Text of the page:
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Disney+ Black Is King Review – Why White People Need To Watch It

Black Is King is a visually stunning, music brought to life, masterpiece. Beyonce gives “The Gift” of showcasing talented artists from around the world while guiding viewers on a spiritual journey through music and imagery.

Black Is King Review

Beyonce wrote, executive produced and directed Black Is King, which is now streaming on Disney+.  She describes the film as “a love letter to Africa” and it showcases untapped artist from around the world.  The film is a companion piece to her album recorded last year The Gift and it incorporates music with the African spirituality that was stripped away from the ancient people before religions were formed. With appearances from Jay-Z, Blue Ivy, Kelly Rowland, Lupita Nyong’o and even model Naomi Campbell, Black Is King shines light on the beauty of blankness.

Check out my favorite Black Is King quotes.

Why White People Need To Watch Black Is King

For years white people have “stolen” black culture and made it their own.  Yeah I said, but am I wrong?  Some will say it is cultural appreciation when we see white artists, like Elvis Presley, copying the styles of their black counterparts. Or when we see a Kardashian wear cornrows in her hair, we admire and appreciate the beautiful fashion statement, but I digress.  Is it cultural apprepriation or appropriation?  You see, we as white people can’t claim we are appreciating black culture when we call Elvis Presley the King of Rock, praising his top chart hit Hound Dog, without also recognizing blues legend Willie Mae “Big Mama” Thornton.  Heck, we even admire the works of Pablo Picasso but do any of us white people actually realize his paintings are simply copies of ancient African art? I bet not. 

Black Is King Review

“We were beautiful before they knew what beauty was.”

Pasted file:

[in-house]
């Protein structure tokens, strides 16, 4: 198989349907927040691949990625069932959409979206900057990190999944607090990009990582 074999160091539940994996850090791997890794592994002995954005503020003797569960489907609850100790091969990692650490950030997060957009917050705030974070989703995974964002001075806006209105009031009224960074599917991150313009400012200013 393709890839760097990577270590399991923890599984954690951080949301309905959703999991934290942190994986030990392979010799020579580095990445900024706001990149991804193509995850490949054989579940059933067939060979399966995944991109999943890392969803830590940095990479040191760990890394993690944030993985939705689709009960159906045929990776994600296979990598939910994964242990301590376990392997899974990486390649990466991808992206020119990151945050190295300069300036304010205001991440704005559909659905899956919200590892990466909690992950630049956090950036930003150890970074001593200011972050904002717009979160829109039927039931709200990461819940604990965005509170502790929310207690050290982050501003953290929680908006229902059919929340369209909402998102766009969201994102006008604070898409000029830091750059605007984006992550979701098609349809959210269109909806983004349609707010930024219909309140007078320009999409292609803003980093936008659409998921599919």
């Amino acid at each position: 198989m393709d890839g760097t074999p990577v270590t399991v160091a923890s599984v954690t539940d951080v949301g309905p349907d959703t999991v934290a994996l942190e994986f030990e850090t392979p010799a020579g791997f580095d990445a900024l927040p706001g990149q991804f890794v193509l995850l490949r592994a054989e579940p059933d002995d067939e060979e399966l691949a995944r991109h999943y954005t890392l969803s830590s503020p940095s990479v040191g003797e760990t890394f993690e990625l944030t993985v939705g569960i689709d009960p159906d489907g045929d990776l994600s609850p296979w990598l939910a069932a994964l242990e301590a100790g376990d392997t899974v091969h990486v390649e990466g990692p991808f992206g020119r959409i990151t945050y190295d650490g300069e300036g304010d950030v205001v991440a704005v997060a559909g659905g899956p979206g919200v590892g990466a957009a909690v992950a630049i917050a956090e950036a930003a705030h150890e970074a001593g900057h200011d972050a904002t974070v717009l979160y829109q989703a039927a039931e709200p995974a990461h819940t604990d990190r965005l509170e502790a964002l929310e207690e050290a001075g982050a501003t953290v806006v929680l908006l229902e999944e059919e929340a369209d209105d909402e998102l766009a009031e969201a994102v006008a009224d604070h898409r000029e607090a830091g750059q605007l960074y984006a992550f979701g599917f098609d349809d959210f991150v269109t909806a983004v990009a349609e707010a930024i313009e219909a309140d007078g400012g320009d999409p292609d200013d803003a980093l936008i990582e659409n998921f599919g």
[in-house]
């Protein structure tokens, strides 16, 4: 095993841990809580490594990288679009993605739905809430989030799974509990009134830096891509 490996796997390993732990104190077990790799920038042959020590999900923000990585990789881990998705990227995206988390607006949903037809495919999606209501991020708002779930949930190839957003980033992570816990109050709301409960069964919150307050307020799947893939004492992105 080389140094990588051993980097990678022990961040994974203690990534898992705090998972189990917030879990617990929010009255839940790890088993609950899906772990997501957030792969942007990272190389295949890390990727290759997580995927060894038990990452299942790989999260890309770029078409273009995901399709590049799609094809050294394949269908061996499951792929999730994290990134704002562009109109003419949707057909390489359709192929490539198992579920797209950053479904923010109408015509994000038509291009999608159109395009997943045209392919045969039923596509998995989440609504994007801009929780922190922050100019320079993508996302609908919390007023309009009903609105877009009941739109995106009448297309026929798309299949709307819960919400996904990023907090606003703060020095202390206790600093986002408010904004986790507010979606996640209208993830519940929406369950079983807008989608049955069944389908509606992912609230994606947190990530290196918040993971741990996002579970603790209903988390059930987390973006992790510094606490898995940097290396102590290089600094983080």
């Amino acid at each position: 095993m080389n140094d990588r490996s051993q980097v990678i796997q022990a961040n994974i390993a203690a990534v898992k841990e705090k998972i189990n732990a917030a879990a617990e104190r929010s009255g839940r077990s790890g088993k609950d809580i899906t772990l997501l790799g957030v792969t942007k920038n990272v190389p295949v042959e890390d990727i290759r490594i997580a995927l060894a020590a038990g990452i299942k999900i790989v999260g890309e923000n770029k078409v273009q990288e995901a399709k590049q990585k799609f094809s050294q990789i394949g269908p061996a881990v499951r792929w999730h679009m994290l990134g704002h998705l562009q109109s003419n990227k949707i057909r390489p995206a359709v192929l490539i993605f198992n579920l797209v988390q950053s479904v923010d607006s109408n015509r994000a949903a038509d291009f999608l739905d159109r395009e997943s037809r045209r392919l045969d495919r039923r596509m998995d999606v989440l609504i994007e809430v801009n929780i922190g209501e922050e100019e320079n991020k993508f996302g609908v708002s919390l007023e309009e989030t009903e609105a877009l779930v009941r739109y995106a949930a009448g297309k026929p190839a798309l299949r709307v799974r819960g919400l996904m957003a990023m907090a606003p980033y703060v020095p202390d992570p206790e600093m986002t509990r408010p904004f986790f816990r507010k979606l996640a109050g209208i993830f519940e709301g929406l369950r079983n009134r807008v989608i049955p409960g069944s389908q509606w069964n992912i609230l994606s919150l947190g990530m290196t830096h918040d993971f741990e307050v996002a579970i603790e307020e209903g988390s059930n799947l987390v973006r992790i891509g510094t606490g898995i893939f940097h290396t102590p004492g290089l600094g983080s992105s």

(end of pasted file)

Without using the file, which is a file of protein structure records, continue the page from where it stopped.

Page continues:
How can we as white people truly appreciate black culture when we have had white washed history shoved down our throats for years? If anyone can lift our white masks and help us see the beauty that is blackness, it is my girl, the Queen, Beyonce.  In Black Is King, Beyonce takes us on a journey beginning at the very beginning.  She educates us using music and imagery to teach us African Spirituality.  All the references to water and nature comes from ancient beliefs that we are all born spirits from the universe and we are the stars in the sky.

From there we recognize the classic Disney story The Lion King but with a twist of our times.  We watch as Simba’s journey turns into a powerful statement about black identity and pride.  With James Earl Jones as Mufasa declaring, “As King I was most proud of one thing, having you as my son. I never left you and never will. Remember who you are. Remember.”, followed by Beyonce’s flawlessly blending of words, “I see us reflected in the world’s most heavenly things. Black is King. We were beautiful before they knew what beauty was.”

Black Is King is a much needed film that goes beyond standing up for the equal rights of black lives, it is a powerful declaration of black pride and the beauty of blackness. “Let Black be synonymous with glory,” Beyonce declares, as she goes on to say, “You can’t wear a crown with your head down.”  And with that, let us white folks sit up, listen, and appreciate The Gifts our black brothers and sisters have bestowed upon us.

Black Is King Review

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